Janis Bowdler, an ardent economic investigator for civil rights organizations had never worked in corporate America.
Now, as part of JPMorgan Chase's Global Philanthropy team, she is on a roll. Turns out this was her dream job.
"My role is to drive our philanthropic strategies and small business through business development and financial capabilities," said Janis Bowdler, from Washington DC, who recently joined JPMorgan Chase's Global Philanthropy team to manage strategic investment in three of the foundation's major gift areas: consumer financial empowerment, small business and affordable housing.
Prior to joining JP Morgan Chase, Bowdler had already made a name for herself and "significantly shaped" herself for working with Hispanic family's economic empowerment as the director of Economic Policy at the National Council of La Raza (NCLR), the largest national Latino civil rights and advocacy organization in America.
For more than a decade AT NCLR, Bowdler lead a team dedicated to research, advocacy, and policy analysis issues that advance the economic security and foster opportunities for Hispanic families to thrive and share assets with the next generation. In addition to advising the CEO and NCLR's senior leadership, Bowdler was an expert witness before Congress and federal policymakers.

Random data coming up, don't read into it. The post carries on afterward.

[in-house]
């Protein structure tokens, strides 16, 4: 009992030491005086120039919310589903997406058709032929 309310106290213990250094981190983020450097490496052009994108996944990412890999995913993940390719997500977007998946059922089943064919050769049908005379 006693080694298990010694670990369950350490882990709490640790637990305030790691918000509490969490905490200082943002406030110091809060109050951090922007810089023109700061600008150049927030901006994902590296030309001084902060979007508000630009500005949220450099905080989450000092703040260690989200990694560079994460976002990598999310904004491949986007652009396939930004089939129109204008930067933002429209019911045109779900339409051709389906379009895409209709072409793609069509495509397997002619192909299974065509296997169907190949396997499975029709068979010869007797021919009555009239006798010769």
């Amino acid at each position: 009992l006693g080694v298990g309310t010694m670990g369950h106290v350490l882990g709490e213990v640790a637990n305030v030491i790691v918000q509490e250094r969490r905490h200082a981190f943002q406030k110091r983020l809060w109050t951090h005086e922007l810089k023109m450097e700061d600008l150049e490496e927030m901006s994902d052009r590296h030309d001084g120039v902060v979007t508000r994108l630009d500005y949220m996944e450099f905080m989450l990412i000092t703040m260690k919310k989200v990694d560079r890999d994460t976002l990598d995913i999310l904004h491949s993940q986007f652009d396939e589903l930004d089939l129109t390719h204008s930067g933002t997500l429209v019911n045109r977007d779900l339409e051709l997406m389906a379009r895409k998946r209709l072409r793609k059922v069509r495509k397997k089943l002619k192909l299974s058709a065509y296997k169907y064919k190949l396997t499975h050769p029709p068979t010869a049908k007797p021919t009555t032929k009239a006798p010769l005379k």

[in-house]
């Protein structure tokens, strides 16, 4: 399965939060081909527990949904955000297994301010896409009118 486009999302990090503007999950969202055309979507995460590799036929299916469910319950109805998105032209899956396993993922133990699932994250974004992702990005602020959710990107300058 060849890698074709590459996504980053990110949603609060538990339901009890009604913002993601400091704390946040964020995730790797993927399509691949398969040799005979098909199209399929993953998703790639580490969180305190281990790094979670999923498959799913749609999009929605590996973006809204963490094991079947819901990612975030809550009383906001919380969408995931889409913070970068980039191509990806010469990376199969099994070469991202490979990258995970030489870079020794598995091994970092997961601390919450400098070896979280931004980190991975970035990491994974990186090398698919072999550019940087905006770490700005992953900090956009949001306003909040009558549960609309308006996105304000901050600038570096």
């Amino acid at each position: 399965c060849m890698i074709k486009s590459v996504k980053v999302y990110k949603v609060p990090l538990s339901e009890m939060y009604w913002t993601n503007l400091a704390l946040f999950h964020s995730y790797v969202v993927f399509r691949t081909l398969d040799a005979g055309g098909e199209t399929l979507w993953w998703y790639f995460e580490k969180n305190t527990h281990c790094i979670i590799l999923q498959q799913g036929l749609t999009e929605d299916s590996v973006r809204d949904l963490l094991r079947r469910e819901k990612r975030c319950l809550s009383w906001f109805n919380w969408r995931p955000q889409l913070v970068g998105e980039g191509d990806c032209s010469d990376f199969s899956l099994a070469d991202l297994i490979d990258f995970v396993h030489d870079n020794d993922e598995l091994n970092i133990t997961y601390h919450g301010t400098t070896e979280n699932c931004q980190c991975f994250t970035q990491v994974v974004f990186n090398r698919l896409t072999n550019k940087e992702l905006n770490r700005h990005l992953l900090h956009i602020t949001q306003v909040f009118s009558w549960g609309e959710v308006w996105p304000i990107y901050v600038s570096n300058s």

In addition, she was a spokesperson with media on issues ranging from job creation to job quality, retirement security, housing, banking, community development, and consumer protection. She also served as a project manager at Famicos Foundation, a community development corporation working in the Hough and Glenville neighborhoods of Cleveland, Ohio.
Bowdler said at first she didn't believe that the JPMC job was a good fit because it was mostly a bank environment, but after she sat down with senior management, she had realized she had discovered that it was dream job coming true.
"I realized in the discussions with senior executives that they were building a corporate responsibility strategy that really had depth, which was not present at other financial institutions," explain Bowdler. "They asked me to come in and bring my knowledge of economic mobility strategies and bring that into the firm to help them create a strategy to create change on behalf of the communities of color."
Bowdler was born in Germany, is part Mexican and Irish and says she's a military brat, because both parents were in the military. She was raised in Washington D.C.